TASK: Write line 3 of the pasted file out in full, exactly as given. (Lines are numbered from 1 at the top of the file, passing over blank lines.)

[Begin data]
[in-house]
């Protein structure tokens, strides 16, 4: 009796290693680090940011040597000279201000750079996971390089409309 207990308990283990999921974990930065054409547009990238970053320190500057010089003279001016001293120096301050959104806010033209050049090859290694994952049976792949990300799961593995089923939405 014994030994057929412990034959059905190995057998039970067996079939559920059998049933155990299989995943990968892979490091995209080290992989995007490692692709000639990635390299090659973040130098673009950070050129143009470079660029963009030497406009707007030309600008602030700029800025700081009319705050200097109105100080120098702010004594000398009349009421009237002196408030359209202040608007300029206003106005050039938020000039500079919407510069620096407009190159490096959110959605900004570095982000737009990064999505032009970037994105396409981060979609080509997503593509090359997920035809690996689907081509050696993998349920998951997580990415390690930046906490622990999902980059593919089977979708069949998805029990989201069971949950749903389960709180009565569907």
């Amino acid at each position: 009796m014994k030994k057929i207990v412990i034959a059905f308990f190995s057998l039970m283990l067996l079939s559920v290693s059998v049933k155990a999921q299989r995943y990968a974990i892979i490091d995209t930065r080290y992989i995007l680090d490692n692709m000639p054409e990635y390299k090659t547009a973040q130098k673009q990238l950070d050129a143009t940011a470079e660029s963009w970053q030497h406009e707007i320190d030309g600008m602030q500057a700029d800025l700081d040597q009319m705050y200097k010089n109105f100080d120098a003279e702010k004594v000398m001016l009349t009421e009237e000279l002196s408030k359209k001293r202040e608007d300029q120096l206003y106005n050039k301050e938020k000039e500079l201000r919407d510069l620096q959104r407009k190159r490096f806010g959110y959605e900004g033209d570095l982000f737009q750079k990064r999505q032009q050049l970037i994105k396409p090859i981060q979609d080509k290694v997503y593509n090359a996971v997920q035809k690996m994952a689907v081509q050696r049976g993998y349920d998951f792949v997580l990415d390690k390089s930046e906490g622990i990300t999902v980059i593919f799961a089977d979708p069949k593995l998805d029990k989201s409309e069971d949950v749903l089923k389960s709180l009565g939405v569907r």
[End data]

């Amino acid at each position: 009796m014994k030994k057929i207990v412990i034959a059905f308990f190995s057998l039970m283990l067996l079939s559920v290693s059998v049933k155990a999921q299989r995943y990968a974990i892979i490091d995209t930065r080290y992989i995007l680090d490692n692709m000639p054409e990635y390299k090659t547009a973040q130098k673009q990238l950070d050129a143009t940011a470079e660029s963009w970053q030497h406009e707007i320190d030309g600008m602030q500057a700029d800025l700081d040597q009319m705050y200097k010089n109105f100080d120098a003279e702010k004594v000398m001016l009349t009421e009237e000279l002196s408030k359209k001293r202040e608007d300029q120096l206003y106005n050039k301050e938020k000039e500079l201000r919407d510069l620096q959104r407009k190159r490096f806010g959110y959605e900004g033209d570095l982000f737009q750079k990064r999505q032009q050049l970037i994105k396409p090859i981060q979609d080509k290694v997503y593509n090359a996971v997920q035809k690996m994952a689907v081509q050696r049976g993998y349920d998951f792949v997580l990415d390690k390089s930046e906490g622990i990300t999902v980059i593919f799961a089977d979708p069949k593995l998805d029990k989201s409309e069971d949950v749903l089923k389960s709180l009565g939405v569907r």